Rare video catches an orca flipping a dolphin high into the air while teaching its baby to hunt

In a rare video captured by a whale watching expedition off the coast of San Diego this week, a killer whale teaches its baby how to hunt by headbutting a dolphin, causing it to flip several times in the air.

“The orcas catch the dolphin, but let it go after it’s subdued because it’s not as fast anymore, and they bring the baby orca over to try and catch it itself,” said Domenic Biagini, the wildlife filmmaker that captured the footage. “To see that level of communication and understanding — it was like watching a family.”

Biagini founded Gone Whale Watching, one of several companies that sighted the pod of six orcas off the coast of San Diego on Monday. He said the hunt took around 30 minutes, which is much longer than the average orca hunt, because they were teaching their young.

As one of the ocean’s apex predators, orcas are known to incorporate their large size and speed into their hunting strategies, said Alisa Schulman-Janiger, a marine biologist and co-founder of the California Killer Whale Project. It is common for them to slow down prey to demonstrate hunting to their young.

“Killer whales can easily travel 25 miles an hour,” said Schulman-Janiger. “To punch a hole in the side of a dolphin and hit it so hard that it’s jumping so high out of the water — the force is tremendous.”

The orca in the footage is so young that its eye patch is yellow instead of white, a coloring which eventually fades away as the orca gets older, said Schulman-Janiger.

Where did the whales come from?

The whales in Biagini’s footage are Eastern Tropical Pacific Orcas, which typically reside in the waters of Mexico and Central America, according to Schulman-Janiger. It is rare to see them in the comparably warm, calm waters of Southern California.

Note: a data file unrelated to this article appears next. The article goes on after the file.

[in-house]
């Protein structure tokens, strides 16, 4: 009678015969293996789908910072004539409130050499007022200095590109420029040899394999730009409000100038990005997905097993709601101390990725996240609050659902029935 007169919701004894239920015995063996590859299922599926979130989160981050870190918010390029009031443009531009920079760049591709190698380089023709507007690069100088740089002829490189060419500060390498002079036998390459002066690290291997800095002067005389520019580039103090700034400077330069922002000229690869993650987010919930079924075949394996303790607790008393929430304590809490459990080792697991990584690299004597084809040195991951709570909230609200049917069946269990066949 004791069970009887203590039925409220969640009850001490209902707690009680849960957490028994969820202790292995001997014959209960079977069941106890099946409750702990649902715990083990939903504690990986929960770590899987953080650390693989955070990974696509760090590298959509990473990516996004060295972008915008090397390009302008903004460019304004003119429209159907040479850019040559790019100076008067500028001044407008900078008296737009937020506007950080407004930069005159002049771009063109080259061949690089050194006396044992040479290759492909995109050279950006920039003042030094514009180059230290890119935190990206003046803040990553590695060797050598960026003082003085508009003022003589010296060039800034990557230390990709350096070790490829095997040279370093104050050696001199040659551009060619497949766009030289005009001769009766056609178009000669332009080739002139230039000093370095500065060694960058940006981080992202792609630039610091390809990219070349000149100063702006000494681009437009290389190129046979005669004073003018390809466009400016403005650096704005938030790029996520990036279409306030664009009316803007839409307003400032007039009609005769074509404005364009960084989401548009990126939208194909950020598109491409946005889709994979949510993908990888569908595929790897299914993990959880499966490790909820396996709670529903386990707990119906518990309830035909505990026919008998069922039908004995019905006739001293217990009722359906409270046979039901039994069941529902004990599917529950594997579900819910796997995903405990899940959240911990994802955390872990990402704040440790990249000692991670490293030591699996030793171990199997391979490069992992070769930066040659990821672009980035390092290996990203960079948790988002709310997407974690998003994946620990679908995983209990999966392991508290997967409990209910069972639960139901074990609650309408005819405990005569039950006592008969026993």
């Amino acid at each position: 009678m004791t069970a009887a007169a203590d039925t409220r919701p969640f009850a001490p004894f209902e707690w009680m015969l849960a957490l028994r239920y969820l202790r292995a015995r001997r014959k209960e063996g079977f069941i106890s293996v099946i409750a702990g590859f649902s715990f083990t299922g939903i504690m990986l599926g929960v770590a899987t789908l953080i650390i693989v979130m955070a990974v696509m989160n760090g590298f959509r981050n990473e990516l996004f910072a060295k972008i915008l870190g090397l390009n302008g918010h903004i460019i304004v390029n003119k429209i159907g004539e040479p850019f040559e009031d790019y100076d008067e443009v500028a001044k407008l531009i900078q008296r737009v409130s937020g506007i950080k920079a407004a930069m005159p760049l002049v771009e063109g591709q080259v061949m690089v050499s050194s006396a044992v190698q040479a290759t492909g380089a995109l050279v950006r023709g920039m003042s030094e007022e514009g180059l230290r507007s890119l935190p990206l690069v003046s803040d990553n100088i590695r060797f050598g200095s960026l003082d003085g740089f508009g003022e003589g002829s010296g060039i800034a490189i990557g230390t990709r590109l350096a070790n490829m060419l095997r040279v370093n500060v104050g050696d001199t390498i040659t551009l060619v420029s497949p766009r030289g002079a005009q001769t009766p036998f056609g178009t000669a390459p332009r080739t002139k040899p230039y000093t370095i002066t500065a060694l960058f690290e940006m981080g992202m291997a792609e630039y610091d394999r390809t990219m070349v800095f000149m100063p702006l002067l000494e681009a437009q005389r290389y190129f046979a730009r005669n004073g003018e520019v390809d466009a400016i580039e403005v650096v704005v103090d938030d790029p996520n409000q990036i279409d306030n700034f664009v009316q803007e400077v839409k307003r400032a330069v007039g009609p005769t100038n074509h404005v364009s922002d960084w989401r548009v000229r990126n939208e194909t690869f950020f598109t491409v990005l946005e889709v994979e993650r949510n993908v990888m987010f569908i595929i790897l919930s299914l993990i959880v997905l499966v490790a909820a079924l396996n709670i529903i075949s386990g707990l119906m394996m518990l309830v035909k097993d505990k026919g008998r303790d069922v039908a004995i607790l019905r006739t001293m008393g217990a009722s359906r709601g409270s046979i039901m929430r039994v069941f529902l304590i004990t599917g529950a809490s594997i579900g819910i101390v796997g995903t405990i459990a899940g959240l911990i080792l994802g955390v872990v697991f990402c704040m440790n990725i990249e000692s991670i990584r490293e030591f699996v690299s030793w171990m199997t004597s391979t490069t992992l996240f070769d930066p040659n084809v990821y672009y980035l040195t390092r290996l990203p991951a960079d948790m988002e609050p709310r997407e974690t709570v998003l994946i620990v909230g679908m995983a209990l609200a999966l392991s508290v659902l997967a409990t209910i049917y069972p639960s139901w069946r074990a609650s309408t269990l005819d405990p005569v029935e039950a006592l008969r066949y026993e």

The abundant population of dolphins in the area is likely less accustomed to killer whales hunting them, according to Schulman-Janiger.

“We try to explain to our guests that while what the whales do to the dolphins can get pretty gruesome at times, this is normal and healthy,” said Biagini. “It means our ecosystem is functioning the way it is supposed to.”

Nonetheless, Biagini says he often cuts out parts of his footage that get too bloody to avoid over-sensationalizing the violence of the hunt.

“Think of us on a Thanksgiving feast”: Orcas celebrating the hunt

After the hunt on Monday, Biagini said the orcas started to approach boats and poke their heads out of the water to see what is going on — a behavior known as spy hopping.

More social behavior is common in orcas after a successful hunt, because they celebrate and often zig zag back and forth in the water, said Biagini.

“Think of us on a Thanksgiving feast after we eat, when we’re in a good mood and laughing. That’s what it looks like with the killer whales after they make a hunt,” said Biagini.

Since 2020, interactions between orcas and human vessels have been increasing, although no human deaths or injuries have been reported. That prompted the phrase “orca wars” to start trending on social media, which describes a fictional battle between humans and killer whales.

The dangers of whale watching crowds

During the orca sighting on Monday, Biagini said there were between 12 to 15 boats in the water around the pod all trying to catch the rare sighting.

Too many boats with inexperienced operators around a pod of orcas runs the risk of impeding their hunting behavior or potentially hitting them, said Schulman-Janiger.

Marine Mammal Protection Guidelines released by the National Oceanic and Atmospheric Administration (NOAA) specify that boats should try to stay at least 100 yards — or the length of a football field — away from orcas.

At one point, Biagini said he was so worried about boxing the orcas in with the overwhelming amount of boats that he got on the radio to warn others to space out.

In one video he captured, a man driving a boat by himself abandons the wheel to lean over the deck and film a video.

Biagini said it is often frustrating to watch people get too close to the orcas to film a social media video, knowing that many viewers don’t stop to question how it was captured.

“As much as I want to get the shot, the most important part of it is getting them in the most ethical way. We focus on trying to be the stewards for the animals,” said Biagini.

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